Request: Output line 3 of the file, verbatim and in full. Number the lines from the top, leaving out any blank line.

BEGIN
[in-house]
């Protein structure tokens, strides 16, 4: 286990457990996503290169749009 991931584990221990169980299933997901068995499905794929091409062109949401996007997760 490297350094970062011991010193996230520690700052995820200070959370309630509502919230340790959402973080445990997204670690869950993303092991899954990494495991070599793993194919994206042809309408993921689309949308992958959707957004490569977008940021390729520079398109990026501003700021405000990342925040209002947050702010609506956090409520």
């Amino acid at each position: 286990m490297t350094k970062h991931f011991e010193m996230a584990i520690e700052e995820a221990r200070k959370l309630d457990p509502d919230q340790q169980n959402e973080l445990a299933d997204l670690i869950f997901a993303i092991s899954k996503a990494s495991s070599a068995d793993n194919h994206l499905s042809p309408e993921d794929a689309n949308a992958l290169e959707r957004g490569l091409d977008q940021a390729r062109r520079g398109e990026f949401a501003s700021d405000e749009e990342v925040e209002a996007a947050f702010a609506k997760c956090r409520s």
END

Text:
């Amino acid at each position: 286990m490297t350094k970062h991931f011991e010193m996230a584990i520690e700052e995820a221990r200070k959370l309630d457990p509502d919230q340790q169980n959402e973080l445990a299933d997204l670690i869950f997901a993303i092991s899954k996503a990494s495991s070599a068995d793993n194919h994206l499905s042809p309408e993921d794929a689309n949308a992958l290169e959707r957004g490569l091409d977008q940021a390729r062109r520079g398109e990026f949401a501003s700021d405000e749009e990342v925040e209002a996007a947050f702010a609506k997760c956090r409520s």